In the opening shots of Marko Šantić’s latest feature Together, a handsome young man called Luka (Primož Bezjak) wakes up half-naked in a king-sized bed on the top floor of a comfortable duplex apartment somewhere in a quiet street of Ljubljana. It seems to be past the morning hours, and as Luka wearily gets out of bed, footsteps and chatter can be heard downstairs. Luka quickly starts grabbing his things and rushes through the apartment to hide pictures and other personal items from the view of whoever is coming. Clearly Luka should not be there. But it is too late. An older couple and a young woman or teenager called Mia (Nadja Debeljak) enter the apartment. Mia introduces Luka as a neighbor, which the couple accepts, although they do not quite seem to believe it. And neither do we. Is he Mia’s secret boyfriend? Has she sublet her parent’s apartment to a stranger?
It is only after some time that we understand that Luka is the partner of Mia’s father Matej, and that the three of them had been living in the apartment together before Matej unexpectedly died, leaving Mia without official custody as Luka had been kept secret from Matej’s part of the family. The opening shot cleverly toys with the hetero-normative expectations of the conventional spectator – that a naked man in a bed plus a young woman who pretends she doesn’t know him, must inevitably suggest a romantic adventure between a man and a woman. What follows is Luka’s and Mia’s struggle to legitimize their lifestyle in front of Mia’s conservative grandparents – the couple from the opening scene – and a homophobic neighbor who reports Luka to the police for “domestic abuse” in a cruel attempt of sullying Luka’s social standing.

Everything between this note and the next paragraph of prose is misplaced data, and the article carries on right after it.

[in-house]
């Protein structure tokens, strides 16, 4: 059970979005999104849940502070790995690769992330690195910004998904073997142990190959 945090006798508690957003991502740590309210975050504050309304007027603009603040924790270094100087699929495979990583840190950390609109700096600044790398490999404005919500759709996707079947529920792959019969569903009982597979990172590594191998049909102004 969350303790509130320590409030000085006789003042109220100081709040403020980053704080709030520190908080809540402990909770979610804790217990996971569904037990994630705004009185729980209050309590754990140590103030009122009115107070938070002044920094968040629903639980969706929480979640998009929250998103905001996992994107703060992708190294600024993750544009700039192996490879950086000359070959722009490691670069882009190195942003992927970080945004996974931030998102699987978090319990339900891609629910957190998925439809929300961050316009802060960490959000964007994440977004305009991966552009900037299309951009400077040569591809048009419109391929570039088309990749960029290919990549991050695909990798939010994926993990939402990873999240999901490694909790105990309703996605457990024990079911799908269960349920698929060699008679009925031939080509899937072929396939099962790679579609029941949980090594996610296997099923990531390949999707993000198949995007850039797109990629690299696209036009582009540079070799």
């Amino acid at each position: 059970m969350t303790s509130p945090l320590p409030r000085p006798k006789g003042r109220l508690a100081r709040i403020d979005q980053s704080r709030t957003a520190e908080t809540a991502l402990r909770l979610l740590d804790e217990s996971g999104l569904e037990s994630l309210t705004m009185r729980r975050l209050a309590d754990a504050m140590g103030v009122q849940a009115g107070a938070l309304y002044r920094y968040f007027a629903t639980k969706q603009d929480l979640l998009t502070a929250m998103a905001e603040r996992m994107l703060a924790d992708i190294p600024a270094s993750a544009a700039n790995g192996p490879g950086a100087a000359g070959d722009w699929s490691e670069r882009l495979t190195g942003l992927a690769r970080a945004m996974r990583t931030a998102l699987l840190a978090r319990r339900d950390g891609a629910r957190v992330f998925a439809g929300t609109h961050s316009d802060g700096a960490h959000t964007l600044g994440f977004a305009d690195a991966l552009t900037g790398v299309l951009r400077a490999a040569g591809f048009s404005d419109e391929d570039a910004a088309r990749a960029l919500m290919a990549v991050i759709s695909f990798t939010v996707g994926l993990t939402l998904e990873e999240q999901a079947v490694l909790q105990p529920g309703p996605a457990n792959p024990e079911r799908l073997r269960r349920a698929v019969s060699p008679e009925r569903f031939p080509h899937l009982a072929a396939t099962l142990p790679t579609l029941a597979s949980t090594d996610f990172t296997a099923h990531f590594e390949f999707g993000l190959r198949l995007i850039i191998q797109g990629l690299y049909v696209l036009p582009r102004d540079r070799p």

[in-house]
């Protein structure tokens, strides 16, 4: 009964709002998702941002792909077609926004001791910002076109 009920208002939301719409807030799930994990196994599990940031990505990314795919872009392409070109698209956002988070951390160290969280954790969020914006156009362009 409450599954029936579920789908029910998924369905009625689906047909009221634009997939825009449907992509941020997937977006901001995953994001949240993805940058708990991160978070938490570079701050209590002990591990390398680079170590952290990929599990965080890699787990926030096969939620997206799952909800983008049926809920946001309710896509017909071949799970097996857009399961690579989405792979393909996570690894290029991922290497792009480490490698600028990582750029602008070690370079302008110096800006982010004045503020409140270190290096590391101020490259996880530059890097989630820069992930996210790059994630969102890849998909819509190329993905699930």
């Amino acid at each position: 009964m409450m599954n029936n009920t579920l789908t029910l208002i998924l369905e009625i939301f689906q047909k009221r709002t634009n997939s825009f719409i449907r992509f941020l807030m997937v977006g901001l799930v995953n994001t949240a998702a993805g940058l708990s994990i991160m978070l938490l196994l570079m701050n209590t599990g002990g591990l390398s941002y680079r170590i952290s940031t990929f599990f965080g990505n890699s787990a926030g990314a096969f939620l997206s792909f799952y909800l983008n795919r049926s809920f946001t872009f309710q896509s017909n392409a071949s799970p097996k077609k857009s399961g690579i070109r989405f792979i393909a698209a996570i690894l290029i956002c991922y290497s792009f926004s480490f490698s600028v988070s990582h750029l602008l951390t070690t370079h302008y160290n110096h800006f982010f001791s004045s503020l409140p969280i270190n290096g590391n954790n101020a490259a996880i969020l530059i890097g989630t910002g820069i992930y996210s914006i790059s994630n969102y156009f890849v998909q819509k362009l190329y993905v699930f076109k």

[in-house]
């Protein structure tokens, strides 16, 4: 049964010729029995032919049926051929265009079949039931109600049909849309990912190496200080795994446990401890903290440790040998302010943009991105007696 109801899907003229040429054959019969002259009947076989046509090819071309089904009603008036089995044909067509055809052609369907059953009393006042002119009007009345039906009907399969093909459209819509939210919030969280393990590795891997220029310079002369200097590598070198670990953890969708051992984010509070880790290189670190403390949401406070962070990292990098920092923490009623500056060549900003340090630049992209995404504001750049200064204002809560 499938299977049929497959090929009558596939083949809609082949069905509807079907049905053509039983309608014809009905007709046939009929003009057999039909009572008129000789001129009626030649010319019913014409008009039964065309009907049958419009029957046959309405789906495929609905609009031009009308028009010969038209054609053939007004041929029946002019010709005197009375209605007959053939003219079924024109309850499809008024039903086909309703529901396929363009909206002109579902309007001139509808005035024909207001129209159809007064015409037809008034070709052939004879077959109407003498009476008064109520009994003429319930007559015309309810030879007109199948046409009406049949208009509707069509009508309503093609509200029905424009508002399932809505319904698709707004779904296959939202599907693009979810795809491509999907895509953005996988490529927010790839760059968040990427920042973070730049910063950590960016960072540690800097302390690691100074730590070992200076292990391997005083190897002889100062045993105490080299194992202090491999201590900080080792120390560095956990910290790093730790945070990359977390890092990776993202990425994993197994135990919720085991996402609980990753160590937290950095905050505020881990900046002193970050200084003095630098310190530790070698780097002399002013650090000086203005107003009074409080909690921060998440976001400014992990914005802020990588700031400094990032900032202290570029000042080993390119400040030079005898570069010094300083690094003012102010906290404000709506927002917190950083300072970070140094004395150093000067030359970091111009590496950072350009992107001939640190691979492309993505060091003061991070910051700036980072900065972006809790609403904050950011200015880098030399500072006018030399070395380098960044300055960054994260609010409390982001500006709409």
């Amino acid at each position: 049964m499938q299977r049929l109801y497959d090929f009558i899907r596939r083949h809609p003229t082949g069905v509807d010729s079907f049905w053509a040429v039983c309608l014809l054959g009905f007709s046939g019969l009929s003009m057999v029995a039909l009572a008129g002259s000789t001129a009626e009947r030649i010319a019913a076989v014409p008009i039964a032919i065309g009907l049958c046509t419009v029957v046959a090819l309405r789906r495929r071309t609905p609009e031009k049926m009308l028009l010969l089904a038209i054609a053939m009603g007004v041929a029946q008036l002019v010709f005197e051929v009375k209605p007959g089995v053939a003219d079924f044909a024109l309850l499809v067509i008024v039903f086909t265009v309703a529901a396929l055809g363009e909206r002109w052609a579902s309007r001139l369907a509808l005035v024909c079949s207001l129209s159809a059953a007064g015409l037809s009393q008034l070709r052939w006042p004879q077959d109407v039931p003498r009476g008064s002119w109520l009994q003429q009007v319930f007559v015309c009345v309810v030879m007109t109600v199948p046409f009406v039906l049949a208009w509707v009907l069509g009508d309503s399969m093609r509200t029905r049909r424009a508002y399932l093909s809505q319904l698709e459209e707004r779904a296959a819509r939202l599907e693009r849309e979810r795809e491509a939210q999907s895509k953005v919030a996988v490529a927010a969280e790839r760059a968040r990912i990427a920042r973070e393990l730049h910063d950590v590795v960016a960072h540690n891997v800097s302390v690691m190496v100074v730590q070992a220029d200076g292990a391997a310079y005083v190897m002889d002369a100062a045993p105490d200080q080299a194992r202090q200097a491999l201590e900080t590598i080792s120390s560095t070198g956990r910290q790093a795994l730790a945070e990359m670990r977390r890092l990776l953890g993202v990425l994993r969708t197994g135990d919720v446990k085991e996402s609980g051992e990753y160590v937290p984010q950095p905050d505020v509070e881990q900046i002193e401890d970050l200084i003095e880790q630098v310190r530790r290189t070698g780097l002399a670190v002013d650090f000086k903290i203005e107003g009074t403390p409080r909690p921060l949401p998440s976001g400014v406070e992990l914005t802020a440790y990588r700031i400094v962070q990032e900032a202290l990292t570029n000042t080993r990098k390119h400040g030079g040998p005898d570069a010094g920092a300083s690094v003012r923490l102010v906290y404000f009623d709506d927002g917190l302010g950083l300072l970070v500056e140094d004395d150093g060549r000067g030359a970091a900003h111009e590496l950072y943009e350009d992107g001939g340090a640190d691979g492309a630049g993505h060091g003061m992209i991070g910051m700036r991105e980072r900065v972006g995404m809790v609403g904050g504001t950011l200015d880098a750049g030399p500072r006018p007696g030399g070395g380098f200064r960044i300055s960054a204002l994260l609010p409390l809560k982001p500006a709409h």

In 2015, Slovenia’s Parliament voted to let same-sex couples marry and adopt children. As a result, the country was celebrated as the first of the former Communist nations of Central and Eastern Europe to join a worldwide trend toward legal equality for gay men and lesbians. But the bill was rejected in a subsequent referendum. In 2017 a new bill came to effect which grants all rights of marriage except joint adoption and in-vitro fertilization to same-sex partnerships. In the context of the legal fight for LGTB rights in Slovenia, Šantić’s film thus could make a strong case for the initial bill of 2015. Clearly Mia’s relationship with Luka is stronger than that with her grandparents, and their isolated life in the countryside doesn’t seem to correspond to the needs of a teenager. Luka and Mia are most intimately connected in their mutual grief over Matej. But the law does not allow them to mourn. The tragedy of this Antigonean story is most cruelly felt when Luka is falsely accused of domestic abuse and Mia’s grandparents exercise their “right” over Mia’s custody with punitive righteousness.
Instead of letting the tragedy unfold around the power of the law, however, Šantić’s story leads to a democratic compromise in which neither side is happy but not particularly distressed either. Mia and Luka are still allowed to see each other and while her grandparents may still regard Luka with some distrust, they end up looking at him much like in the first scene – an innocent blend of fear and surprise. In short, homophobia is written off as harmless incomprehension on the side of a generation that hasn’t updated their values, while the conditions for living as a “happy family” depend on the goodwill of each member. And while the movie does not thereby sanction the limited bill of 2017, it weakens the case for the legal recognition of same-sex parents in a melodramatic twist of events that makes the movie more mellow than dramatic. This somewhat ignores the fact that, extrapolating the family onto Slovenian society as a whole, clearly Slovenia seems to be less “together” on this issue. Certainly the director should be lauded for attacking this pressing issue, but it remains questionable if his case is strong enough to convince someone who was undecided during the referendum of 2015 (disregarding the question of whether such laws should be passed qua legislative referrals) to change his mind in favor of the LGBT community.